The politics of representing a constituency
David L. Horne, PH.D. | 6/19/2014, midnight
One of the most cherished and distinctive ingredients of American democracy is the right of constituents to expect their elected representatives to have a residency among them. That has been part of a belief from the outset that in order to properly represent citizens and residents of an electoral district or territory, one must know the issues and challenges of that geographical area. The best way to do that is to live, or at least have a legal residency, in the territory one runs to represent.
Well, the June primary season is over for many candidates, including the large field vying for the District 1 L.A. School Board seat made vacant by the recent death of long-time representative Marguerite LaMotte. The two surviving candidates George McKenna (45 percent of the vote) and Alex Johnson (24 percent of the vote) must now face one more electoral appointment with the constituents of District 1 on Aug. 12. Their race will be the only issue on the ballot. This will be a low incentive for a large turnout, but constituents do need to pay attention to the contest and vote one more time.
The issue of proper representation is the most important in this race. Sure, McKenna lives in the district and has done so for more than 35 years. Johnson also says he still lives in the geographical area of District 1.
But there the similarity stops. Clearly, Johnson wants to represent the more youthful voters in the District, while McKenna is a wise elder of the neighborhood. There is much to be said about bringing new, youthful ideas to the school board table. The main challenge however, is to be critically aware of the problems facing District 1 constituents on the school board, knowing how to articulate them and how to address them. In other words, simply being the younger candidate is no guarantor of proper representation for District 1. Knowing what issues are most bothersome in the district, and having a set of strategies to confront and resolve those issues is what the constituency needs. Youth alone will not serve that purpose.
If one does not know the problems to be solved, one is doubly behind and disregarded in getting them addressed, gaining access to the relevant resources needed, and in getting the problems solved. That’s RealPolitics 101.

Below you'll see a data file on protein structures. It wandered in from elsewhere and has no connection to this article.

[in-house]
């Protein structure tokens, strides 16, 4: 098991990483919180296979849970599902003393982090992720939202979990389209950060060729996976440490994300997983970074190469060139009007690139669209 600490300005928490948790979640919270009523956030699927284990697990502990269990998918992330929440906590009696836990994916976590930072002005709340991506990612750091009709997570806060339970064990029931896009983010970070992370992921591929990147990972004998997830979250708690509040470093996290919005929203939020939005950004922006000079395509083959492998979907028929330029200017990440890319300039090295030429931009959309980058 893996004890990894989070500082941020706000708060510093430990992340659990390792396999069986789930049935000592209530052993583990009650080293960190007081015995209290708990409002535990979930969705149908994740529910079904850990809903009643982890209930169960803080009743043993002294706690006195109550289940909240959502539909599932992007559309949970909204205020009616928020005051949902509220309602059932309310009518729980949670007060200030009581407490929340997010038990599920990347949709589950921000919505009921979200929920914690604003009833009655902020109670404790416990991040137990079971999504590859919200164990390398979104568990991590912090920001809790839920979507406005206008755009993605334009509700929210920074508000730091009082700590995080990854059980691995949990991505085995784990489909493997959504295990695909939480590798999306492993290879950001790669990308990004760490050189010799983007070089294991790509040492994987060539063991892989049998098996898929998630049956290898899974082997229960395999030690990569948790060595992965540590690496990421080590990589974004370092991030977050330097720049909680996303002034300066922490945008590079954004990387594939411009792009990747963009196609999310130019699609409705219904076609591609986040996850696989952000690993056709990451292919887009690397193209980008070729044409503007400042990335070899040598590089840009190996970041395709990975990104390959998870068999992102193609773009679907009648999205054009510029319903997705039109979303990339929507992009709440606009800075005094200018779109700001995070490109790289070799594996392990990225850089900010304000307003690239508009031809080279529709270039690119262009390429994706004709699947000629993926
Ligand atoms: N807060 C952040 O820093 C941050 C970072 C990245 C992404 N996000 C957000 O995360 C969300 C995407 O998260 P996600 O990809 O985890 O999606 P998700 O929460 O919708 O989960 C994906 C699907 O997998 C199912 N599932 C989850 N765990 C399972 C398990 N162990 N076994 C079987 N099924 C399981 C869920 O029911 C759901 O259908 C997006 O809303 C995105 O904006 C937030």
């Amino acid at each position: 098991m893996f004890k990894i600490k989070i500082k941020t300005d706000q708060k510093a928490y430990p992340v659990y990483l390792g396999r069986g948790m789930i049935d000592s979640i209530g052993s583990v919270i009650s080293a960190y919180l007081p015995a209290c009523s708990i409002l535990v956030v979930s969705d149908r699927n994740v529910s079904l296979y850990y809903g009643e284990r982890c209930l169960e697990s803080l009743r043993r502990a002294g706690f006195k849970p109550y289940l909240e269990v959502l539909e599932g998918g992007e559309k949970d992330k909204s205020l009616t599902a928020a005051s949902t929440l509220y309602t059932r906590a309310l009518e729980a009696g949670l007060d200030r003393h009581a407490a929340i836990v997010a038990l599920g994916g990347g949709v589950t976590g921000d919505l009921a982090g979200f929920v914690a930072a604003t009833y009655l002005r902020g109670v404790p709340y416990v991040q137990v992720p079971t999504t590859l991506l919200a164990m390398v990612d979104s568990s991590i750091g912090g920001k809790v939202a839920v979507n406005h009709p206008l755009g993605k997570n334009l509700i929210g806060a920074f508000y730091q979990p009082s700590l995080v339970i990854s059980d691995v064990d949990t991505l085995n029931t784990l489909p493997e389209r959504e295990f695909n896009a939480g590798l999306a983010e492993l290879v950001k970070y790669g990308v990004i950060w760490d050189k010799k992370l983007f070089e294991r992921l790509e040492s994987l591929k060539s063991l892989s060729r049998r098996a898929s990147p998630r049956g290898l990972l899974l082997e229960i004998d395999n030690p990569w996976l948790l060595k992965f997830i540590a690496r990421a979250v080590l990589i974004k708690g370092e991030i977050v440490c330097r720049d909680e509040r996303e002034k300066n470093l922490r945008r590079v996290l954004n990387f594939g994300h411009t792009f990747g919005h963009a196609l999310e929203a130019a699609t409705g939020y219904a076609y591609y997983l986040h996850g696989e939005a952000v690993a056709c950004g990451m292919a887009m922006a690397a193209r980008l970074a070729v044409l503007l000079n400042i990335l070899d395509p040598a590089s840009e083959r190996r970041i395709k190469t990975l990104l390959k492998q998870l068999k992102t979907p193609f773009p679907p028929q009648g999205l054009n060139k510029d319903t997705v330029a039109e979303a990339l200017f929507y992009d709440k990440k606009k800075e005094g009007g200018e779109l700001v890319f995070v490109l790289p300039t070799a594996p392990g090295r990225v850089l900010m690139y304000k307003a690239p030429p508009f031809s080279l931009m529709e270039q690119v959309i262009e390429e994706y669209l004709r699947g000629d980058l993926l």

Perhaps Mr. Johnson has more to offer than mere youth, and his candidate sponsorship by a famous Angeleno. Unfortunately, he has consistently decided to ignore, dismiss and disregard the constituents he wants to vote for him. That is, during the large number of public forums preceding the June primary, Johnson was a relentless no-show, even when organizers were told he would come. So, when the questions were asked of all the other candidates, including the write-in hopeful, like “What are the most critical issues facing District 1 currently?”—each but Johnson provided a thoughtful response so the public could see who would make the best representative for them on the school board.
To this day, the District 1 community does not know what real qualifications Johnson has to tangle with the other entrenched interests on the school board. If one does not have the guts to face one’s community of voters face-to-face, how can the constituents expect such courage in their representative behind closed doors? The issue of money and its distribution to each district area is already on the table and fair play will not be the order of the day. One has to walk in with a battle plan and the practiced skills to implement it so that District 1, as the “poverty-stricken” area, does not get shafted again. This is no time for beginners, neophytes or on-the-job-trainees. The constituents of District 1 simply cannot afford that luxury. When your house is afire, you need and want the most experienced to get it out as fast as possible and to preserve as much of it as possible.
District 1 right now needs McKenna in the school board seat. Johnson can apprentice himself to the process and learn how it’s done. There will be other elections in the future when he is more ready to properly serve the District 1 constituents.
Professor David L. Horne is founder and executive director of PAPPEI, the Pan African Public Policy and Ethical Institute, which is a new 501(c)(3) pending community-based organization or non-governmental organization (NGO). It is the stepparent organization for the California Black Think Tank which still operates and which meets every fourth Friday.
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